Grand is quite a mess—when I ride it in the AM, it’s often clogged with double parked vehicles, strewn with construction materials or gravel, and driven by inattentive drivers on their phones or running red lights.

    In addition to improvements on Grand, I’d like to see all-ages and abilities bike infrastructure. Make some bike boulevards on parallel routes: Scholes-S 3rd and Messerole-S 4th; and Roebling (where the signals could be timed for bike traffic—now they don’t seem to be well-synced)

    Frost-N 10th and Richardson-N 11th could also be a good couplet of bike boulevard streets.

  • ItsEasyBeingGreen

    Huge kudos to the friends and to his father for pushing, and to CM Reynoso for putting a toe in the water here, but I would be shocked if CB approved the removal of parking on at least one side to make real cycletracks possible.

    This case and the appearance that it was a purposeful murder are a senseless tragedy, and likely could have been prevented with real segregated cycling infrastructure. The big picture outside of this case is that Grand Street is a truck route and has traffic volumes far in excess of what shitty Class II bike lanes are appropriate for, even if they weren’t blocked by double parked cars frequently. Vision Zero has to be about more than high visibility crosswalks.

  • I would like to take this opportunity to loudly boo my Community Board 1, which was not elected, does not represent me, and doesn’t give a fuck about making our streets safer. We’d be better off if they stayed silent, a minute isn’t enough.

    http://gothamist.com/2015/10/08/williamsburg_bike_lane_war.php

    That bike lane still hasn’t happened.

    The members of CB 1 care more about parking for their personal vehicles than they do about the lives of their neighbors.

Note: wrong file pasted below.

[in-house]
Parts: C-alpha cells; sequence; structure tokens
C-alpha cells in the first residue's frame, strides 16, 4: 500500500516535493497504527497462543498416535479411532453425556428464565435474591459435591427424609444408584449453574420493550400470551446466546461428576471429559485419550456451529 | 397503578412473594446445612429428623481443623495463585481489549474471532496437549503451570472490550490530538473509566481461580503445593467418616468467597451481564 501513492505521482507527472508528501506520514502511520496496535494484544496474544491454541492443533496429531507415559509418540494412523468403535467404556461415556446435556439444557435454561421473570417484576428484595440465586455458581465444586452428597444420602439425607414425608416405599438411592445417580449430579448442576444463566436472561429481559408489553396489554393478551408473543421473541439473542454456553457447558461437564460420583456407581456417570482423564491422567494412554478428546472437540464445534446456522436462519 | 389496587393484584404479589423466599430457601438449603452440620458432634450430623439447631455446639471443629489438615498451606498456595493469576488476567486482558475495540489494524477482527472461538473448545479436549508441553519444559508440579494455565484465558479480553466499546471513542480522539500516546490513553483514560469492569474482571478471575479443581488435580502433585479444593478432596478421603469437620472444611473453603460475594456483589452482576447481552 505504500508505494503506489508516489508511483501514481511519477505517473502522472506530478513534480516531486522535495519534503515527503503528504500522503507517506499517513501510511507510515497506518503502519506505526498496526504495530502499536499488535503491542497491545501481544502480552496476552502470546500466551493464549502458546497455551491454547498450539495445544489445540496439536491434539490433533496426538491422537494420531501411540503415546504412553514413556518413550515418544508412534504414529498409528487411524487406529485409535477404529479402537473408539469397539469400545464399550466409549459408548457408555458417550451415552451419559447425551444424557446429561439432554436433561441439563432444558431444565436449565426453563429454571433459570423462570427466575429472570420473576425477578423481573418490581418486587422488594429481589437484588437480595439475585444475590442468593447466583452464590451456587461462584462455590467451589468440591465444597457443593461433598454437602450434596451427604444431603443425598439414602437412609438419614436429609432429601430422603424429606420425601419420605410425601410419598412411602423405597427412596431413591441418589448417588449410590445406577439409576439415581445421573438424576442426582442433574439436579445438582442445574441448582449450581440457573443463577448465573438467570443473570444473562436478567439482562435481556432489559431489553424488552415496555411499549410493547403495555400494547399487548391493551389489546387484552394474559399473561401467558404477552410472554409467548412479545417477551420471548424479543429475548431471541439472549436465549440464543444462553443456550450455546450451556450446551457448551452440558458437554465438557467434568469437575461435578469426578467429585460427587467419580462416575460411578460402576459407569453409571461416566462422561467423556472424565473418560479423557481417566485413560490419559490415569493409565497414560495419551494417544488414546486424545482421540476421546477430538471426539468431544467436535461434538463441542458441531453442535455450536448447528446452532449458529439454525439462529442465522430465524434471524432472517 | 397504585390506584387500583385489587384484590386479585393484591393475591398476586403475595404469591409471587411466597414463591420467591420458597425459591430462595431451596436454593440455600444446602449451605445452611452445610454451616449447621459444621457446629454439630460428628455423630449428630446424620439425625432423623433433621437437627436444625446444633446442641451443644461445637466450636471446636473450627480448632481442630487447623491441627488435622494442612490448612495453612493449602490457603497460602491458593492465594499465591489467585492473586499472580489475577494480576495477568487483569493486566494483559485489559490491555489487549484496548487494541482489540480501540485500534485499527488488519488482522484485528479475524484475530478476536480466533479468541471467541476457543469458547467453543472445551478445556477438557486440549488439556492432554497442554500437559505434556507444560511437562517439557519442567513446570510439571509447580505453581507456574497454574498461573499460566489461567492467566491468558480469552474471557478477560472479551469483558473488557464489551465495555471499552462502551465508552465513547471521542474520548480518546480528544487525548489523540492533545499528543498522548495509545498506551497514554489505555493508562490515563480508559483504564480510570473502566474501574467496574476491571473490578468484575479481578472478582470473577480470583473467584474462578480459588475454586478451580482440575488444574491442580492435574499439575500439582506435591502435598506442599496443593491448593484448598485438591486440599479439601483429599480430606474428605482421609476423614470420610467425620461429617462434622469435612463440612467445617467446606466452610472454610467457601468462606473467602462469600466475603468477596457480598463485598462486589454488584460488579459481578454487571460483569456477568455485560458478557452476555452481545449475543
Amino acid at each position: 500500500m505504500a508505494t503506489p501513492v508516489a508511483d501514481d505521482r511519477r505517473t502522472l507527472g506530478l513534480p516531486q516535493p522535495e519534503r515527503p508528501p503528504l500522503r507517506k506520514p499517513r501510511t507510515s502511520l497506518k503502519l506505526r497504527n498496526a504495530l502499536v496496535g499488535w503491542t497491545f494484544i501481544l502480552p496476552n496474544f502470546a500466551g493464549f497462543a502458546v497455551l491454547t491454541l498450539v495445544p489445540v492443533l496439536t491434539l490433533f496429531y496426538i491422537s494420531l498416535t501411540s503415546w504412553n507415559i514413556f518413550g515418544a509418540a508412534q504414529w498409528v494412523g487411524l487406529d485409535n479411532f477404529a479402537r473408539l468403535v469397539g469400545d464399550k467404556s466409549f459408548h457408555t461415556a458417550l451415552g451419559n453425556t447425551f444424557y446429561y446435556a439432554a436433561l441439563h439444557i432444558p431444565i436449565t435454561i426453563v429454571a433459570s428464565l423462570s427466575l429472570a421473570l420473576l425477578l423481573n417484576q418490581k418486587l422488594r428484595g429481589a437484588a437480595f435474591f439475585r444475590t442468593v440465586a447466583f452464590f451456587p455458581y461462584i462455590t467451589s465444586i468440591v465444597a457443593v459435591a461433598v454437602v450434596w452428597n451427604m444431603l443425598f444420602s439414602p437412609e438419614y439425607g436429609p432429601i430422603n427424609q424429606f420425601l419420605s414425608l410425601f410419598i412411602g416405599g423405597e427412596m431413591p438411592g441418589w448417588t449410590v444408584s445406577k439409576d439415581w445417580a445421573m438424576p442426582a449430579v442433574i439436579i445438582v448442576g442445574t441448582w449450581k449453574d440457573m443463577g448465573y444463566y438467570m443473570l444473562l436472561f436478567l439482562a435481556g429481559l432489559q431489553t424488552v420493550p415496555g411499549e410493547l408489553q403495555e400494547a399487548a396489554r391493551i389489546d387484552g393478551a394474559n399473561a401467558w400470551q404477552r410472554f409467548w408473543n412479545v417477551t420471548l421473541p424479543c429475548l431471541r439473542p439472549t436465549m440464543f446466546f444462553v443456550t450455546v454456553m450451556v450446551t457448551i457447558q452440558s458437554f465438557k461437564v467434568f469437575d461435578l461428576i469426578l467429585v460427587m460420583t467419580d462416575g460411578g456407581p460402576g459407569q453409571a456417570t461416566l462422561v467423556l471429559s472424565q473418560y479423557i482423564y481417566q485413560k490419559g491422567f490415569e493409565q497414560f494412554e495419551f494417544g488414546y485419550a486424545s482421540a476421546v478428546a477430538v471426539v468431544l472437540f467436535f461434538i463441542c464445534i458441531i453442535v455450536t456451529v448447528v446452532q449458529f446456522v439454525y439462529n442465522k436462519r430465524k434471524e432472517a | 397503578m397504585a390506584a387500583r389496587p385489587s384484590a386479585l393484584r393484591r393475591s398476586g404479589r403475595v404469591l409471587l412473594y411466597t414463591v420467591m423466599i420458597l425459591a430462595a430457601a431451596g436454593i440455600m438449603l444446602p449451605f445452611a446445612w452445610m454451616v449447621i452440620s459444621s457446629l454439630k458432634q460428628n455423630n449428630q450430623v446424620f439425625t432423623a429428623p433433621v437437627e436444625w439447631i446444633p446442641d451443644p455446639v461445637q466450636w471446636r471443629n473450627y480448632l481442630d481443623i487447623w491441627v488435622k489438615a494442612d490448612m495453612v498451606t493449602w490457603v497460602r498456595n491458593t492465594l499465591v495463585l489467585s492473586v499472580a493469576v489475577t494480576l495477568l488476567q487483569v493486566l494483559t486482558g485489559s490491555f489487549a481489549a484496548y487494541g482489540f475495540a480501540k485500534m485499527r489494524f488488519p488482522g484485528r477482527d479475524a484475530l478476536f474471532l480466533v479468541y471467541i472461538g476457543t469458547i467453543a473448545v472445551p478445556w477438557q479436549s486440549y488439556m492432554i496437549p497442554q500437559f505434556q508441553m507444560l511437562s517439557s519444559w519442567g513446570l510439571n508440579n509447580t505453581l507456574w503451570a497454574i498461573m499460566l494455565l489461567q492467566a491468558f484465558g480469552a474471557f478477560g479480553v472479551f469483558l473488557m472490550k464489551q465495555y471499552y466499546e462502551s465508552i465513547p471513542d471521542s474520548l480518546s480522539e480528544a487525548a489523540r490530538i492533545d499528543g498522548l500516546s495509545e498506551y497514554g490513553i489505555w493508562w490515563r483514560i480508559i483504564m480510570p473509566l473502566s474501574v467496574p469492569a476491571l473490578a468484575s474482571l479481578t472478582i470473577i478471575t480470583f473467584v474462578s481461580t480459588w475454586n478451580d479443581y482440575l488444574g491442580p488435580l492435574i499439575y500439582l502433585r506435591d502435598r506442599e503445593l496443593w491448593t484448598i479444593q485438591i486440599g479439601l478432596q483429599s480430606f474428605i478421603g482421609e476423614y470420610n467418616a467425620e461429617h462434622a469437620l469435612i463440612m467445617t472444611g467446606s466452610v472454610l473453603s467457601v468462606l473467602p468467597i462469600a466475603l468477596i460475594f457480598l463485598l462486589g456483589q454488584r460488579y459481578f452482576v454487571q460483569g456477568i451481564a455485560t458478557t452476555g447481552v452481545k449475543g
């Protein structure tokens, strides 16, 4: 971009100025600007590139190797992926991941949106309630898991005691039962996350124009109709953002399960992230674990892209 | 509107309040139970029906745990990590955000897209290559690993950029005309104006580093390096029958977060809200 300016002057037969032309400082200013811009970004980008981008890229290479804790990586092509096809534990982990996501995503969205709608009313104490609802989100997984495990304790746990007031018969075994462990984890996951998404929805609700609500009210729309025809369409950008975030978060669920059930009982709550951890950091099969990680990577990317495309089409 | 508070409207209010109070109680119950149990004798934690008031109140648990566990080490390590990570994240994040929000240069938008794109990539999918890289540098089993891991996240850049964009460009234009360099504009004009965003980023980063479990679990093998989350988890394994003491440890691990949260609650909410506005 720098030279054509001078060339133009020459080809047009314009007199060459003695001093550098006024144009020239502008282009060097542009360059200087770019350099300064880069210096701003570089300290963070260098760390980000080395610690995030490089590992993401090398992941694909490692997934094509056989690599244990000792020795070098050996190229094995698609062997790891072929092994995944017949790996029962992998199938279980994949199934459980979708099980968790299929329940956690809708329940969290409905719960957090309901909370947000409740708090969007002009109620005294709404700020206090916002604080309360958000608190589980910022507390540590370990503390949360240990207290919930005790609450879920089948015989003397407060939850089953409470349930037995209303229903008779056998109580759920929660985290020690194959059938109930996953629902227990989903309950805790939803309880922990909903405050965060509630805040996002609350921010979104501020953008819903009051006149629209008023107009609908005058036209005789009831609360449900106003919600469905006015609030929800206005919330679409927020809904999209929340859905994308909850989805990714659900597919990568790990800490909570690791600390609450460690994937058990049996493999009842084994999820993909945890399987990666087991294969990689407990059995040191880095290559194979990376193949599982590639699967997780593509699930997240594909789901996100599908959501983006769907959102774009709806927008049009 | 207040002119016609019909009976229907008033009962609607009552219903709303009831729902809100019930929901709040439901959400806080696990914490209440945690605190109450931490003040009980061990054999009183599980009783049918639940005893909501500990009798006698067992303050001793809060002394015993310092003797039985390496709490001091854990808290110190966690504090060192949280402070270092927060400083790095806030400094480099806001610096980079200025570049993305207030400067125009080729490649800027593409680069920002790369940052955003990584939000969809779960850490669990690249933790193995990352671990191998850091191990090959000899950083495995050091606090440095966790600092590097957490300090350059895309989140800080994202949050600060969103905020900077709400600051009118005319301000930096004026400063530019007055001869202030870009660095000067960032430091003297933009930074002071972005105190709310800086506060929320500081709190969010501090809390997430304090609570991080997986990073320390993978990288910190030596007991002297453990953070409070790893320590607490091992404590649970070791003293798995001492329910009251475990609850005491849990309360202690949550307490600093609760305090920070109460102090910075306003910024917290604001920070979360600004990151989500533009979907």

• c2check

    I wrote CB1 transpo co-chair Simon Weiser about this a few months back.
    It was not a productive exchange of emails.

  • Ah to be a fly on that wall

  • Care to share any of them publicly? I’d love to read what Vito Lopez’s old buddy has to say about street safety.

  • Guest

    Maybe he just doesn’t care about bikes. Like everyone else

  • ItsEasyBeingGreen

    You’d have to be pretty bitter to not care about human lives.

  • walknseason

    Not if they’re not your “own people”

  • c2check
  • c2check
  • c2check
  • Very polite notes and very dismissive “I know better than DOT because I’m on a CB” response from Weiser. I wish I could say I was surprised.

  • ItsEasyBeingGreen

    The spaces before the punctuation are perfect.

  • AMH

    It’s not about bikes. It’s about lives.

  • Joe R.

    Hopefully the end result of community boards continuing to worship parking at the expense of everything else will be the Mayor continues to have the guts to override these boards. Eventually we need to propose legislation which formalizes getting community boards out of transportation decisions altogether. Community boards should have say mainly on things like whether or not a corner store gets a liquor license. In other words, things that only affect the local neighborhood. Public thoroughfares by definition are used by everyone. The public good needs to override local concerns, especially this frivolous idea that people are entitled to store their private vehicles on public streets.

  • c2check

    Reading this again for the first time in months, we should bring up the idea of bike boulevards with some nice traffic calming—He did say he thinks putting bike infra on side streets is appropriate, after all!